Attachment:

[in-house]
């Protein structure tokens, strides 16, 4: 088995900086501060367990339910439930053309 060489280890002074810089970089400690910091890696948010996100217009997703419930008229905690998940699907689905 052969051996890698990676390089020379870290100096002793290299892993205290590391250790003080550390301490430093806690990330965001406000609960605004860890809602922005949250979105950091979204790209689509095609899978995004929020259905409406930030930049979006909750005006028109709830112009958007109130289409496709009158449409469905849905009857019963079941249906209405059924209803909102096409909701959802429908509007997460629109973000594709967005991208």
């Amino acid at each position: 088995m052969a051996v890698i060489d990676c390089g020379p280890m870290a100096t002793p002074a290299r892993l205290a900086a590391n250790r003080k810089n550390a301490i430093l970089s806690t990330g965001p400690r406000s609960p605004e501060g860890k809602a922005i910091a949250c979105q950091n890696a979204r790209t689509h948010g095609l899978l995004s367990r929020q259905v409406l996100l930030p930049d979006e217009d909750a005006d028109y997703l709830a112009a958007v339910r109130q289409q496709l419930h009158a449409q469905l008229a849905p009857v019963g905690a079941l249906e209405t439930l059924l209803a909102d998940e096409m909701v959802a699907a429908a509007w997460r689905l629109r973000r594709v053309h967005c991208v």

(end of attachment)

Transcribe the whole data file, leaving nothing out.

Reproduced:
[in-house]
């Protein structure tokens, strides 16, 4: 088995900086501060367990339910439930053309 060489280890002074810089970089400690910091890696948010996100217009997703419930008229905690998940699907689905 052969051996890698990676390089020379870290100096002793290299892993205290590391250790003080550390301490430093806690990330965001406000609960605004860890809602922005949250979105950091979204790209689509095609899978995004929020259905409406930030930049979006909750005006028109709830112009958007109130289409496709009158449409469905849905009857019963079941249906209405059924209803909102096409909701959802429908509007997460629109973000594709967005991208």
């Amino acid at each position: 088995m052969a051996v890698i060489d990676c390089g020379p280890m870290a100096t002793p002074a290299r892993l205290a900086a590391n250790r003080k810089n550390a301490i430093l970089s806690t990330g965001p400690r406000s609960p605004e501060g860890k809602a922005i910091a949250c979105q950091n890696a979204r790209t689509h948010g095609l899978l995004s367990r929020q259905v409406l996100l930030p930049d979006e217009d909750a005006d028109y997703l709830a112009a958007v339910r109130q289409q496709l419930h009158a449409q469905l008229a849905p009857v019963g905690a079941l249906e209405t439930l059924l209803a909102d998940e096409m909701v959802a699907a429908a509007w997460r689905l629109r973000r594709v053309h967005c991208v």